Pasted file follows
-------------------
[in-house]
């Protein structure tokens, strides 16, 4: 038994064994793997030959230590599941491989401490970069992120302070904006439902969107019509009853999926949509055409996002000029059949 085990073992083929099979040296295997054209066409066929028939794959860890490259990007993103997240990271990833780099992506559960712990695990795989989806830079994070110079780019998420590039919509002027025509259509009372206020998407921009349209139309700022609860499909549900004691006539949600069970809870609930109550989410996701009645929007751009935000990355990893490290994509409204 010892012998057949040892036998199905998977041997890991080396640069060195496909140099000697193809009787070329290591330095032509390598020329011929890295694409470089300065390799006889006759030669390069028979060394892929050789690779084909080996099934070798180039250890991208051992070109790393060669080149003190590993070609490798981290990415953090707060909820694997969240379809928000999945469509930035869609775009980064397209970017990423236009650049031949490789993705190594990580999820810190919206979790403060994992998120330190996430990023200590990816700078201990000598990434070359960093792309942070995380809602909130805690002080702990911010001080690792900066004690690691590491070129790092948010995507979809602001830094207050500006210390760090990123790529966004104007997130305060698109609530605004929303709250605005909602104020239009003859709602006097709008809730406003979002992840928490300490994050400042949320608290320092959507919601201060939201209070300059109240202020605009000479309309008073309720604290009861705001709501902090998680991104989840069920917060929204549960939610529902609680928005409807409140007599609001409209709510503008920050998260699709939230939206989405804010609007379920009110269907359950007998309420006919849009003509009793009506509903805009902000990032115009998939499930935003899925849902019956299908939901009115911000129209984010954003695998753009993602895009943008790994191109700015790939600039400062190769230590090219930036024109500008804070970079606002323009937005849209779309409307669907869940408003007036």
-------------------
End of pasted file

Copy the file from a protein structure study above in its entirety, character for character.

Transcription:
[in-house]
């Protein structure tokens, strides 16, 4: 038994064994793997030959230590599941491989401490970069992120302070904006439902969107019509009853999926949509055409996002000029059949 085990073992083929099979040296295997054209066409066929028939794959860890490259990007993103997240990271990833780099992506559960712990695990795989989806830079994070110079780019998420590039919509002027025509259509009372206020998407921009349209139309700022609860499909549900004691006539949600069970809870609930109550989410996701009645929007751009935000990355990893490290994509409204 010892012998057949040892036998199905998977041997890991080396640069060195496909140099000697193809009787070329290591330095032509390598020329011929890295694409470089300065390799006889006759030669390069028979060394892929050789690779084909080996099934070798180039250890991208051992070109790393060669080149003190590993070609490798981290990415953090707060909820694997969240379809928000999945469509930035869609775009980064397209970017990423236009650049031949490789993705190594990580999820810190919206979790403060994992998120330190996430990023200590990816700078201990000598990434070359960093792309942070995380809602909130805690002080702990911010001080690792900066004690690691590491070129790092948010995507979809602001830094207050500006210390760090990123790529966004104007997130305060698109609530605004929303709250605005909602104020239009003859709602006097709008809730406003979002992840928490300490994050400042949320608290320092959507919601201060939201209070300059109240202020605009000479309309008073309720604290009861705001709501902090998680991104989840069920917060929204549960939610529902609680928005409807409140007599609001409209709510503008920050998260699709939230939206989405804010609007379920009110269907359950007998309420006919849009003509009793009506509903805009902000990032115009998939499930935003899925849902019956299908939901009115911000129209984010954003695998753009993602895009943008790994191109700015790939600039400062190769230590090219930036024109500008804070970079606002323009937005849209779309409307669907869940408003007036």